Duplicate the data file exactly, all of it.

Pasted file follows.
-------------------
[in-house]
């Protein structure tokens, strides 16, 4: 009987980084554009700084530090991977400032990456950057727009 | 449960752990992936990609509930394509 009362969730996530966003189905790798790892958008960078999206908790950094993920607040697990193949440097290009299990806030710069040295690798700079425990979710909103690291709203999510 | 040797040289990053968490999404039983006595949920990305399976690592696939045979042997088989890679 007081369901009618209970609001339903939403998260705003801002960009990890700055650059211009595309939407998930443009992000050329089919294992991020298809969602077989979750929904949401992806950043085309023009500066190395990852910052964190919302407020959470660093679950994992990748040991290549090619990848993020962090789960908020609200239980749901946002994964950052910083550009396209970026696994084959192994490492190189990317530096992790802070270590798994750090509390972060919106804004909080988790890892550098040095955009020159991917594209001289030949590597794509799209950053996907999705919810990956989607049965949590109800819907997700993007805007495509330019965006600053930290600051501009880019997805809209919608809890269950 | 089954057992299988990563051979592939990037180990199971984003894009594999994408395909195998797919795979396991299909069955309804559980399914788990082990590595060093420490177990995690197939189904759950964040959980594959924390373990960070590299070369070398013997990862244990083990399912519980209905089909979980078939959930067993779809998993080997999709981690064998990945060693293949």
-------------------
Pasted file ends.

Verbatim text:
[in-house]
């Protein structure tokens, strides 16, 4: 009987980084554009700084530090991977400032990456950057727009 | 449960752990992936990609509930394509 009362969730996530966003189905790798790892958008960078999206908790950094993920607040697990193949440097290009299990806030710069040295690798700079425990979710909103690291709203999510 | 040797040289990053968490999404039983006595949920990305399976690592696939045979042997088989890679 007081369901009618209970609001339903939403998260705003801002960009990890700055650059211009595309939407998930443009992000050329089919294992991020298809969602077989979750929904949401992806950043085309023009500066190395990852910052964190919302407020959470660093679950994992990748040991290549090619990848993020962090789960908020609200239980749901946002994964950052910083550009396209970026696994084959192994490492190189990317530096992790802070270590798994750090509390972060919106804004909080988790890892550098040095955009020159991917594209001289030949590597794509799209950053996907999705919810990956989607049965949590109800819907997700993007805007495509330019965006600053930290600051501009880019997805809209919608809890269950 | 089954057992299988990563051979592939990037180990199971984003894009594999994408395909195998797919795979396991299909069955309804559980399914788990082990590595060093420490177990995690197939189904759950964040959980594959924390373990960070590299070369070398013997990862244990083990399912519980209905089909979980078939959930067993779809998993080997999709981690064998990945060693293949």